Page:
The debate over a proposed wind farm project in Fayette County is far from over.
A group of roughly 35 residents from Fayette County came together this past Thursday night at the Posey Township residence of Cecil Bell to discuss the impact the proposed Whitewater Wind Farm project would have on the county, especially when it comes to setback distances for the wind turbines.
The Whitewater Wind Farm project, proposed by NextEra Energy Resources of Juno Beach, Fla., would see the installation of 43 wind turbines in Fayette County – specifically in Posey and Fairview townships – along with turbines in Henry and Rush counties as well. The project, with a proposed start date being in 2016, is estimated to bring approximately $20 million in property tax revenue to Fayette County over the next 30 years, and result in an investment by NextEra ranging from $120 to $141 million in the area.
Opposition to the proposed project, and a tax abatement proposed for NextEra, made itself known at several meetings of the Fayette County Council and Commissioners in November and December 2014.
While the Fayette County Council approved the tax abatement for NextEra and county commissioners approved the decommissioning, road use and economic development contracts at meetings last month – major steps in making the project come to fruition – the county’s Area Plan Commission still must approve land use agreements between the company and participating landowners who will lease their property to NextEra for the placement of wind turbines.
Those residents in Posey and Fairview townships not participating, however, are concerned about the setback distance the county requires for a wind turbine to be from a nonparticipating property owner, according to Craig Mosburg, a member of the Wind Project Concerned Citizens group.
The county APC’s current regulation only requires a 1,000-foot setback on wind turbines from a non-participating property owner’s residence, something the group is looking to increase.
“We feel if properly planned and regulated, a wind project can exist in our community and be largely supported by all the stake holders,” a statement from the group read. “For this win-win condition to exist, local officials must be able to answer questions from the community utilizing information that has been independently obtained and verified, and be prepared to address concerns such as unnecessarily small setbacks of wind turbines to ensure that each of the citizens are able to have the full enjoyment and use of property that they have so heavily invested in.”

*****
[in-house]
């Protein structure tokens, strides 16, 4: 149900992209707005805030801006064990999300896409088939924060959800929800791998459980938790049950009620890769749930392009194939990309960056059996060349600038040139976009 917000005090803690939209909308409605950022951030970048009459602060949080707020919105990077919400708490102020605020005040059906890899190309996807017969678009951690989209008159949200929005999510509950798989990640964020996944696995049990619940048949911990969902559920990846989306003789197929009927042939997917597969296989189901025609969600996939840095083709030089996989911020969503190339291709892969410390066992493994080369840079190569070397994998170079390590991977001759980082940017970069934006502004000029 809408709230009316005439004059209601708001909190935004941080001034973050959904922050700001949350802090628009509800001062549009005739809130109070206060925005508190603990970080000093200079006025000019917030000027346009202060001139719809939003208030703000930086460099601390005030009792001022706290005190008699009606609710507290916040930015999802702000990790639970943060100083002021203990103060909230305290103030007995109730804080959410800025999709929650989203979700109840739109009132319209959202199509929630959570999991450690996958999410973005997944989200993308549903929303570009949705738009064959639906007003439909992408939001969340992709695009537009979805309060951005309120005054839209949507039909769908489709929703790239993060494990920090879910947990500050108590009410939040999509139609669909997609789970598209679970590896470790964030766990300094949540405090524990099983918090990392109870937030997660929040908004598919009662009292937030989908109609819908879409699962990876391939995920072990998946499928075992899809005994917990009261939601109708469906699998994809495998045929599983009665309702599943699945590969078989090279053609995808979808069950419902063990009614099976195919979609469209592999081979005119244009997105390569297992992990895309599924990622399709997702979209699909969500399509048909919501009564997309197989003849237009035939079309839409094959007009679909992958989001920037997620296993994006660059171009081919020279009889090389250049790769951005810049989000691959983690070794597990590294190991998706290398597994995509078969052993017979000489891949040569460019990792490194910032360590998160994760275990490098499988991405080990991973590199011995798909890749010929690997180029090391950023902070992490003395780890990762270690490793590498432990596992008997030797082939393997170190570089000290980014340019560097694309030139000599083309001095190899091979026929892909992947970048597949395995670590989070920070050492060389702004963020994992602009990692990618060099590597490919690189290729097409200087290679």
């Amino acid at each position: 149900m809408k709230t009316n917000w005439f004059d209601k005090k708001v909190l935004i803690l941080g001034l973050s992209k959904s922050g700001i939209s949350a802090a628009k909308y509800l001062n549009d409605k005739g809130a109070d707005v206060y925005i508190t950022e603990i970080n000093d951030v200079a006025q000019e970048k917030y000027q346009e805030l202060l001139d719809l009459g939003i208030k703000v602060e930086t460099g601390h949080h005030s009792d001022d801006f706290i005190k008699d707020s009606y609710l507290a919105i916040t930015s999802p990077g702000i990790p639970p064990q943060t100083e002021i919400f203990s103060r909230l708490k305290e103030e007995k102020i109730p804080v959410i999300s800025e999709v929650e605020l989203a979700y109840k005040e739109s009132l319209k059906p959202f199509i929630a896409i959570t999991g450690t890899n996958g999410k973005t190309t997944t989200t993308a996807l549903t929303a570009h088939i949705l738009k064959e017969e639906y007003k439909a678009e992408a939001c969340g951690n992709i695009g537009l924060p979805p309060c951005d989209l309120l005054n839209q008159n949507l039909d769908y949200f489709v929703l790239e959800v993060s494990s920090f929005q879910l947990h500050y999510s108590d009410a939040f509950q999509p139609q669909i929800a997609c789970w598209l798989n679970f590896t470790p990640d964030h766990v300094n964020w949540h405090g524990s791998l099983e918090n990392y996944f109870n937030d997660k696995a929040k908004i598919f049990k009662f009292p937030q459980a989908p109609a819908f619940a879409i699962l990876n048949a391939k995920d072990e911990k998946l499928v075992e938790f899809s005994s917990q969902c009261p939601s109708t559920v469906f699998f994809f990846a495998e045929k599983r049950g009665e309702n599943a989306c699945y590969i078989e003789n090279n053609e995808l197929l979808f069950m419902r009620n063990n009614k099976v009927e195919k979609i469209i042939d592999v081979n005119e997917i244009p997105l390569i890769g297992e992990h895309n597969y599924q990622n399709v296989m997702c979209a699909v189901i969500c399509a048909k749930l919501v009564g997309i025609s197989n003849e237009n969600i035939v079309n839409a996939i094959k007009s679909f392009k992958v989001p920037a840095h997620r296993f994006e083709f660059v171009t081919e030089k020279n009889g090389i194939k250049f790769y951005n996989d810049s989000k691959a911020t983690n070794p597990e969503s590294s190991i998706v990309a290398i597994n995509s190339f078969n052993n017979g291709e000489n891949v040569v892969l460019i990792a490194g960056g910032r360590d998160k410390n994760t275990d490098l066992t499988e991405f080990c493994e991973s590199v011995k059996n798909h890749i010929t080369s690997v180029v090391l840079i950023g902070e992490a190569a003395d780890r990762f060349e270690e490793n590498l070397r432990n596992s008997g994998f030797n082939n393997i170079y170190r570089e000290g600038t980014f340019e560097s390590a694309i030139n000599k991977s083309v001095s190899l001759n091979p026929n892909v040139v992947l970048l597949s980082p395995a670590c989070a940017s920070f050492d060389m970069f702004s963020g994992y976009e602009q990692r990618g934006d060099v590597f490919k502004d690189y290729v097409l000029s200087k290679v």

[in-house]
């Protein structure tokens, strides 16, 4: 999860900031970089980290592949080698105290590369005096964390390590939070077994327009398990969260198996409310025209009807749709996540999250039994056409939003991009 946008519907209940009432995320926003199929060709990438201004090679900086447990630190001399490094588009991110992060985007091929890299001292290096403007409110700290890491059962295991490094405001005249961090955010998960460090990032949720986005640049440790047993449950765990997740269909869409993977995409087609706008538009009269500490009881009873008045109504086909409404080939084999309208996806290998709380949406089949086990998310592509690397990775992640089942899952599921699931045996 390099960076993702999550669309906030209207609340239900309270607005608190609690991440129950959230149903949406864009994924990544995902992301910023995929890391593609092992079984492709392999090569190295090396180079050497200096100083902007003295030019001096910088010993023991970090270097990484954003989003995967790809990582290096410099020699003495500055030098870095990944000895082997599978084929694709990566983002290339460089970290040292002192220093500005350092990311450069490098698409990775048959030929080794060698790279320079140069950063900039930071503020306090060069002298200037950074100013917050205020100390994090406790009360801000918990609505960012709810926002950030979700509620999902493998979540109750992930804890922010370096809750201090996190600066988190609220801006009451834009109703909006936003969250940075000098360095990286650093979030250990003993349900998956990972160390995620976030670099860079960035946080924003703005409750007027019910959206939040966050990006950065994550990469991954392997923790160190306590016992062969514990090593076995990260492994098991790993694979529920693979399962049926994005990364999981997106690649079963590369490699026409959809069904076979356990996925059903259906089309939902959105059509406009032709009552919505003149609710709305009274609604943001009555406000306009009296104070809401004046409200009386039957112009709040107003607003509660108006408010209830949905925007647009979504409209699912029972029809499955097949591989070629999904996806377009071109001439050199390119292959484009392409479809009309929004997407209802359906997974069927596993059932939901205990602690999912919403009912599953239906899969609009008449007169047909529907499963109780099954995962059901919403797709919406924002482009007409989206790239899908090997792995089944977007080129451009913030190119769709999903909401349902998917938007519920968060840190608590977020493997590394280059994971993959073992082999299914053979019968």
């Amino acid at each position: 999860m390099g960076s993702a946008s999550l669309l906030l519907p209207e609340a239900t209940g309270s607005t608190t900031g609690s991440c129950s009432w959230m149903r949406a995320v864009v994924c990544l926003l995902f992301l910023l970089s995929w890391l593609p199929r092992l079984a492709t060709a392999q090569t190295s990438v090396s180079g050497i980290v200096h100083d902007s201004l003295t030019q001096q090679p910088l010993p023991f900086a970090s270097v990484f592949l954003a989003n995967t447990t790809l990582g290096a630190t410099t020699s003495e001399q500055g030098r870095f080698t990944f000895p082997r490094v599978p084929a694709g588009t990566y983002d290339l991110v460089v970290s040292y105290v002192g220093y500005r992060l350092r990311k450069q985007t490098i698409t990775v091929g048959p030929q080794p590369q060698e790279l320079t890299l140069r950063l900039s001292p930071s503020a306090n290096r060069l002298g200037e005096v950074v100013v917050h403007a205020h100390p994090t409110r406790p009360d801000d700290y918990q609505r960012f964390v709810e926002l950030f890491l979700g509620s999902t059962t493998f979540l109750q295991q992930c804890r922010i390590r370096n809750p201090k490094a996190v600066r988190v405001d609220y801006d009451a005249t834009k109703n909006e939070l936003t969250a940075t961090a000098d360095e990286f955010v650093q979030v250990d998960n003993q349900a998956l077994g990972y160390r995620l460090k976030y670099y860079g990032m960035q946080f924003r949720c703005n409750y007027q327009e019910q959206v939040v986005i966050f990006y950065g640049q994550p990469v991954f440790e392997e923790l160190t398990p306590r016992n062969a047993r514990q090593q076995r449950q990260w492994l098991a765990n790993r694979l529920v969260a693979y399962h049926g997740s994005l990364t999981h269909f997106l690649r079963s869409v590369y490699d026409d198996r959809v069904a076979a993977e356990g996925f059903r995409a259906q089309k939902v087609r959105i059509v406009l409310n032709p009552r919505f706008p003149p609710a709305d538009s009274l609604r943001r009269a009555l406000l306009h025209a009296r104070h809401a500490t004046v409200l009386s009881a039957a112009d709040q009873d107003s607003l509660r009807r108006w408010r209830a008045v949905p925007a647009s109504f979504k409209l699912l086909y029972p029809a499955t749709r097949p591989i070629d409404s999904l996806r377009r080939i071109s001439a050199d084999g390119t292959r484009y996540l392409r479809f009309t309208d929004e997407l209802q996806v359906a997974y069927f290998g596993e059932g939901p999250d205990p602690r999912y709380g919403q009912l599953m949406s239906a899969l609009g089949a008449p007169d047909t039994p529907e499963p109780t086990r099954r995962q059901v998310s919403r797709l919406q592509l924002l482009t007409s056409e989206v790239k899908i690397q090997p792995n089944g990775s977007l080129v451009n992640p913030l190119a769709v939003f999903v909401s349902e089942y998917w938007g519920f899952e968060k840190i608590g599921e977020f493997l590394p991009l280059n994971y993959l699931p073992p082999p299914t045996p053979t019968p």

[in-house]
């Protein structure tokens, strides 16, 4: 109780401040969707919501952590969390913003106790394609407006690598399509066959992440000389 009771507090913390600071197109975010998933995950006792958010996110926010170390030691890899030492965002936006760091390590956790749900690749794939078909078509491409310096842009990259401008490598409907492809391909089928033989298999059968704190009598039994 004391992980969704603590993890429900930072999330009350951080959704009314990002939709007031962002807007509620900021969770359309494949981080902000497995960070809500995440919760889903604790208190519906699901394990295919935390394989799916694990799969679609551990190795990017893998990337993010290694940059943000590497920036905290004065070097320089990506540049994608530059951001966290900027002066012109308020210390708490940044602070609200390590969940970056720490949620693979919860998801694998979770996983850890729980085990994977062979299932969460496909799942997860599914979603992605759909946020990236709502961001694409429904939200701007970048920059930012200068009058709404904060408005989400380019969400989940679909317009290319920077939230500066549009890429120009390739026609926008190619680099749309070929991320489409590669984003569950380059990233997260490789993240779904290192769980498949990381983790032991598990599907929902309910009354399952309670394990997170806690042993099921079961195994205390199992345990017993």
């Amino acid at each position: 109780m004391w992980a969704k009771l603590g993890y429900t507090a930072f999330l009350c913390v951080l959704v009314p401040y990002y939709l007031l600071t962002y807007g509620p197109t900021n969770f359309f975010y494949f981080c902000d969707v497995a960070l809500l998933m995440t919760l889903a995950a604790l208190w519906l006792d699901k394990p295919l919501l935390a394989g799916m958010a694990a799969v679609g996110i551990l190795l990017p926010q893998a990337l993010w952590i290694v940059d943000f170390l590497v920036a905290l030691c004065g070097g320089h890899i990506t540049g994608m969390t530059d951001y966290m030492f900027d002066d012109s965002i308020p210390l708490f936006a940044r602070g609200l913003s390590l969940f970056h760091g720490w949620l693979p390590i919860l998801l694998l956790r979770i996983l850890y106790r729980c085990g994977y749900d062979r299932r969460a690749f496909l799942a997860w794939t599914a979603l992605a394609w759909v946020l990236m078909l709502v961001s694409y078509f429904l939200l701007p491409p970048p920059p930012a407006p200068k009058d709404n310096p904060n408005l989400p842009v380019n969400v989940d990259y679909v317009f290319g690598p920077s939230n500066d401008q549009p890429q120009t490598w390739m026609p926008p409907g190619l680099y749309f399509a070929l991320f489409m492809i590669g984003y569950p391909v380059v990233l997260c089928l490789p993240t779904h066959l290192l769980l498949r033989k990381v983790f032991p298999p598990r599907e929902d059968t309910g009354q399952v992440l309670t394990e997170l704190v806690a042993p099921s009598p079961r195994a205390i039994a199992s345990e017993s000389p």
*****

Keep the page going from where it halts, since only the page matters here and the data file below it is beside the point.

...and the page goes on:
While NextEra Energy Resources had a provision of a 1,400-foot setback designated for wind turbines in the proposed project, the Wind Project Concerned Citizens group is looking at the possibility of having the county increase amend its zoning regulation on setbacks to 2,640 feet.
Other Indiana counties, such as Tipton and Whitley counties, have previously amended their zoning ordinances to make setbacks on wind turbines, from non-participating residential dwellings, 2,640 feet.
The citizens group has also been in contact with an attorney out of Syracuse, Ind. – Stephen A. Snyder, who specializes in zoning, planning and land use – regarding its effort to have the county amend its setback ordinance, according to Mosburg.
The group also hopes to see county officials take their time and conduct their due diligence when it comes to a project of the scale of the Whitewater Wind Farm.
“Local government officials acknowledge a lack of expertise and a lack of equipment and training, if they were to independently verify information or to respond to emergencies associated with the project,” the statement read from the Wind Project Concerned Citizens. “Because of the lack of regulation at the state and federal level, we should develop resources locally to insure proper planning, implementation and regulation of new projects such as the one being proposed in our area
“(Citizens) feel that clean renewable energy that minimally impacts the environment and local residents can be positive for our communities and country,” the statement continues. “However, if local government is not prepared to deal with the many unknown issues associated with a wind project of this scale, caution and abundant due diligence should be exercised to prevent a fiasco like the one that happened recently, when the community rushed to embrace a commercial manufacturing enterprise that ultimately resulted in a negative impact on our community and the perception of a dysfunctional local government.”
The Fayette County APC has yet to meet with the group concerning the setbacks, or with NextEra Energy Resources to consider the land use agreements for approval.